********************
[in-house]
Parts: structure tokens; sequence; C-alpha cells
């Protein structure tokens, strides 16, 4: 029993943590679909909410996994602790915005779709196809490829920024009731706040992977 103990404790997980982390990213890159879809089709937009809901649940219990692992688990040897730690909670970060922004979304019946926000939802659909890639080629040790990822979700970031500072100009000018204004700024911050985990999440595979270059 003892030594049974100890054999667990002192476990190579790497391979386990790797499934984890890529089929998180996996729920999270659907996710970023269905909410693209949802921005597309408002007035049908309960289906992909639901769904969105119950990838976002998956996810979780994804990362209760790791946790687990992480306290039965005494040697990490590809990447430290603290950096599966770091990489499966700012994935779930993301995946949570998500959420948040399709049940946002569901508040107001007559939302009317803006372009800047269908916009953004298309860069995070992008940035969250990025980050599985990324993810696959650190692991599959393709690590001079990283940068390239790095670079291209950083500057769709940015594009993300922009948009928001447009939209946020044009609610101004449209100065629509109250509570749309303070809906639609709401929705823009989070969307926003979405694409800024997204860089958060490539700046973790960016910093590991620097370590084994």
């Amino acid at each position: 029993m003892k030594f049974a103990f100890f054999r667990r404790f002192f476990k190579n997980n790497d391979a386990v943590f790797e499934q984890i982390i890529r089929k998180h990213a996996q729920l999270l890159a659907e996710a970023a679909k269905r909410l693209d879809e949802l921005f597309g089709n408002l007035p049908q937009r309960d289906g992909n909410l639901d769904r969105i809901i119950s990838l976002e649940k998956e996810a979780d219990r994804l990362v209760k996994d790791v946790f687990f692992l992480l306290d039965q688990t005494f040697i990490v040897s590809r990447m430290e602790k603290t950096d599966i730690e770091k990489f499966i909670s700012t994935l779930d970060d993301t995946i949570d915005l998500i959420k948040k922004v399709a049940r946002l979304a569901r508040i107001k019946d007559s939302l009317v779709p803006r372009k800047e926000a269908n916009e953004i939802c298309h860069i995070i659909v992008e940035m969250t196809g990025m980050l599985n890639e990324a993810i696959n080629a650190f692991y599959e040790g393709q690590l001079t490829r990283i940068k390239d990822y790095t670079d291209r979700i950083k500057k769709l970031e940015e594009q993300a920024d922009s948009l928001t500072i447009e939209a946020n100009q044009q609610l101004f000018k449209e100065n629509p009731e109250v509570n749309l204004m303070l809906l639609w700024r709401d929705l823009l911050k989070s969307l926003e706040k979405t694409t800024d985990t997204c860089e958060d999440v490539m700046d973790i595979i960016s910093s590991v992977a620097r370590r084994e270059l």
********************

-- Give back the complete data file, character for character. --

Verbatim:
[in-house]
Parts: structure tokens; sequence; C-alpha cells
């Protein structure tokens, strides 16, 4: 029993943590679909909410996994602790915005779709196809490829920024009731706040992977 103990404790997980982390990213890159879809089709937009809901649940219990692992688990040897730690909670970060922004979304019946926000939802659909890639080629040790990822979700970031500072100009000018204004700024911050985990999440595979270059 003892030594049974100890054999667990002192476990190579790497391979386990790797499934984890890529089929998180996996729920999270659907996710970023269905909410693209949802921005597309408002007035049908309960289906992909639901769904969105119950990838976002998956996810979780994804990362209760790791946790687990992480306290039965005494040697990490590809990447430290603290950096599966770091990489499966700012994935779930993301995946949570998500959420948040399709049940946002569901508040107001007559939302009317803006372009800047269908916009953004298309860069995070992008940035969250990025980050599985990324993810696959650190692991599959393709690590001079990283940068390239790095670079291209950083500057769709940015594009993300922009948009928001447009939209946020044009609610101004449209100065629509109250509570749309303070809906639609709401929705823009989070969307926003979405694409800024997204860089958060490539700046973790960016910093590991620097370590084994």
């Amino acid at each position: 029993m003892k030594f049974a103990f100890f054999r667990r404790f002192f476990k190579n997980n790497d391979a386990v943590f790797e499934q984890i982390i890529r089929k998180h990213a996996q729920l999270l890159a659907e996710a970023a679909k269905r909410l693209d879809e949802l921005f597309g089709n408002l007035p049908q937009r309960d289906g992909n909410l639901d769904r969105i809901i119950s990838l976002e649940k998956e996810a979780d219990r994804l990362v209760k996994d790791v946790f687990f692992l992480l306290d039965q688990t005494f040697i990490v040897s590809r990447m430290e602790k603290t950096d599966i730690e770091k990489f499966i909670s700012t994935l779930d970060d993301t995946i949570d915005l998500i959420k948040k922004v399709a049940r946002l979304a569901r508040i107001k019946d007559s939302l009317v779709p803006r372009k800047e926000a269908n916009e953004i939802c298309h860069i995070i659909v992008e940035m969250t196809g990025m980050l599985n890639e990324a993810i696959n080629a650190f692991y599959e040790g393709q690590l001079t490829r990283i940068k390239d990822y790095t670079d291209r979700i950083k500057k769709l970031e940015e594009q993300a920024d922009s948009l928001t500072i447009e939209a946020n100009q044009q609610l101004f000018k449209e100065n629509p009731e109250v509570n749309l204004m303070l809906l639609w700024r709401d929705l823009l911050k989070s969307l926003e706040k979405t694409t800024d985990t997204c860089e958060d999440v490539m700046d973790i595979i960016s910093s590991v992977a620097r370590r084994e270059l």